An over-mounted beginning rider can have so many problems that I wonder why any instructor would allow it with their students.
Recently I visited a schooling show where I didn’t know any of the players. The show had a laid back, peaceful feeling at a great location. The classes ranged from walk trot poles on the ground to 3 foot jumpers. With two arenas there was a lot going on.
Several ordinary looking horses trucked around eighteen inch courses safely carrying their beginners. Their riders weren’t over-mounted. One little girl stole everyone’s heart as she trotted courses on a homely pony who packed her like it was the pony’s sole purpose for existing. Between classes she hung around with another diminutive rider, giggling and having fun. Beginner nirvana.
Other riders were not as fortunate. Four or five riders perched precariously ahead of the balance point, looking as if it wouldn’t take much to topple them from their horses. Body language ranged from tension to fear which resulted in stiff arms and shoulders and elevated centers of gravity. I wanted to urge them to sit down on their horses, and take a deep breath.
Steering on simple courses was an issue for a lot of the riders. One rider’s horse tried to leave the arena several times, succeeding once. Other horses were unable to approach the jump confidently or on a straight line, looking as if they’d rather runout than jump. When I see this over jumps that are barely two feet high I know riders are on poorly trained horses that are inexperienced over fences. These riders were over-mounted.
A girl about twelve or thirteen years old, riding a bay thoroughbred entered the arena. Fear emanated from her body language and was written in grim expression across her face. The horse was wound like a spring, looking like he needed a starting gate instead of a show arena. She struggled with her balance as the horse went every direction except straight forward. I wondered who would put a beginner on this horse? There was nothing redeeming in her ride except that she completed it.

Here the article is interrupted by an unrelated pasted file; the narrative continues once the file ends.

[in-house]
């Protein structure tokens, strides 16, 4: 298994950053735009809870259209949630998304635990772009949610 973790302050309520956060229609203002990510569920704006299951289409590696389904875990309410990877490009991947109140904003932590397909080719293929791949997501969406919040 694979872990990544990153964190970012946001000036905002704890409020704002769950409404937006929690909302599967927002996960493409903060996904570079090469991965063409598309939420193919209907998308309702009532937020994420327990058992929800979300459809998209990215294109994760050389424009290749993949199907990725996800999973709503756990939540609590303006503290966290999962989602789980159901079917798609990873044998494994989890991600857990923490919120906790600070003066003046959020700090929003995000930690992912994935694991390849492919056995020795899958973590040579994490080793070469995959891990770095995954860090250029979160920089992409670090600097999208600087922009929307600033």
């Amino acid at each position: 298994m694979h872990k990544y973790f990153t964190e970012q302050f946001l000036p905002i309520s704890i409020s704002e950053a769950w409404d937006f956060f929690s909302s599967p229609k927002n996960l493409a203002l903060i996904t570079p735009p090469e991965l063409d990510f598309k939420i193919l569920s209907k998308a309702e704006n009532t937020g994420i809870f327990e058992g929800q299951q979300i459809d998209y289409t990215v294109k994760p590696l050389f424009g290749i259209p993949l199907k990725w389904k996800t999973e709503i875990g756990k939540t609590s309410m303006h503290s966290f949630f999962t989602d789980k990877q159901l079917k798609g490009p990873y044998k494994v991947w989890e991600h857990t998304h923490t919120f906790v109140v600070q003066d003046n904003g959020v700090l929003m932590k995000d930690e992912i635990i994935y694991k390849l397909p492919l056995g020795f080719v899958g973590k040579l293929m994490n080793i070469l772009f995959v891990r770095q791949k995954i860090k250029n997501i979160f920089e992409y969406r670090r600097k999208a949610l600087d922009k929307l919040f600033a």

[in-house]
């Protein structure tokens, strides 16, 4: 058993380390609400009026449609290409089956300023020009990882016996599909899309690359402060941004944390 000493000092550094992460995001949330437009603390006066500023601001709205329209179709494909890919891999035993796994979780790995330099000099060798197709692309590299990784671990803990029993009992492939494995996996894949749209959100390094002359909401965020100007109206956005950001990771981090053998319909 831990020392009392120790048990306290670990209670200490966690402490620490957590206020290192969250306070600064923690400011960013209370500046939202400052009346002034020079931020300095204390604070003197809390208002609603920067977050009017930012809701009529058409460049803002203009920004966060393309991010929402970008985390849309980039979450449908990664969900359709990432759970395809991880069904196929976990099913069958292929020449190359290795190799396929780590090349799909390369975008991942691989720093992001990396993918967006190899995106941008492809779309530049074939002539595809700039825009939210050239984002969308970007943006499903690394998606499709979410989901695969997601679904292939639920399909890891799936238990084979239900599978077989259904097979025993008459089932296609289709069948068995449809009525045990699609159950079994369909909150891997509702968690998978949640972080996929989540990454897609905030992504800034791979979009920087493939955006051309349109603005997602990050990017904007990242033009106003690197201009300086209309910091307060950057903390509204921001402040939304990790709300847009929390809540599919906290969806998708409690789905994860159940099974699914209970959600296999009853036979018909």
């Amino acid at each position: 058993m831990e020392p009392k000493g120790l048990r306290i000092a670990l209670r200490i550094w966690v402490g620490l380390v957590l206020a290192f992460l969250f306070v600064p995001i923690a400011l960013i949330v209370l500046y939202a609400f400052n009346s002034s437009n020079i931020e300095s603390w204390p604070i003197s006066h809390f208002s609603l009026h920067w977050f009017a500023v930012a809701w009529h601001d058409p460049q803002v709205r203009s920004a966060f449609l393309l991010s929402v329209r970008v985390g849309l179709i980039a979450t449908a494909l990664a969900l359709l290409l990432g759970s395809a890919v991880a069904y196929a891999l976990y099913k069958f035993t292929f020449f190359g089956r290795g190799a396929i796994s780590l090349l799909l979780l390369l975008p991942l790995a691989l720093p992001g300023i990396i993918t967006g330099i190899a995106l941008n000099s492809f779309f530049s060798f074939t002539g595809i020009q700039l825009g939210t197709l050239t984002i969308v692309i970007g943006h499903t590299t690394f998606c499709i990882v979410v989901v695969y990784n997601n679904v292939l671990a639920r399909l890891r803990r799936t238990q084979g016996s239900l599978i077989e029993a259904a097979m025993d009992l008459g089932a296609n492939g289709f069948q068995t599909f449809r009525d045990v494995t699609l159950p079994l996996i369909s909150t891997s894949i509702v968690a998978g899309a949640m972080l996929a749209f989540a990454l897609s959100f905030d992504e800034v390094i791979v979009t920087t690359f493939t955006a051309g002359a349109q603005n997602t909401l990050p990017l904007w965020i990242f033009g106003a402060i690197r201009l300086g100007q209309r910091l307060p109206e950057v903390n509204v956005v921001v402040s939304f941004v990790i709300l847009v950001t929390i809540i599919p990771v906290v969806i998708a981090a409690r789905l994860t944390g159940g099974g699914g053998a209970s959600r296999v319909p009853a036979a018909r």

A few minutes later she entered the arena for her second round. Same fear on her face, same stiffness in her body, same bad balance, same race horse. Things progressed much like the first class only this time when the horse landed over the last fence, it took one step left, the rider lost her balance right, the horse bucked and she face planted into the arena right in front of me.
I watched as medical people tried to calm her. I heard them mention possible cervical injury as they called the ambulance and strapped her into a back board.
Who would let their beginner ride such a green horse? This girl was so over-mounted that she shouldn’t have even thrown a leg over the horse.
My mind wouldn’t let go of what happened so that evening I researched the people who attended the show and came up with a name I’d heard before.
A year prior a mom and her two daughters visited me. The mom wasn’t knowledgeable about about horses so she relied on the advice of their trainer. Showing was important to them. Their problem? The instructor was no longer able to get through to the ten year old who shut down in lessons. During her first year of riding the child had competed at local schooling shows and traveled almost 600 miles to out of town shows. In her short, less than 2 year riding career she had broken her arm at an away show and her wrist while schooling ponies that belonged to her instructor. The child was clearly over-mounted.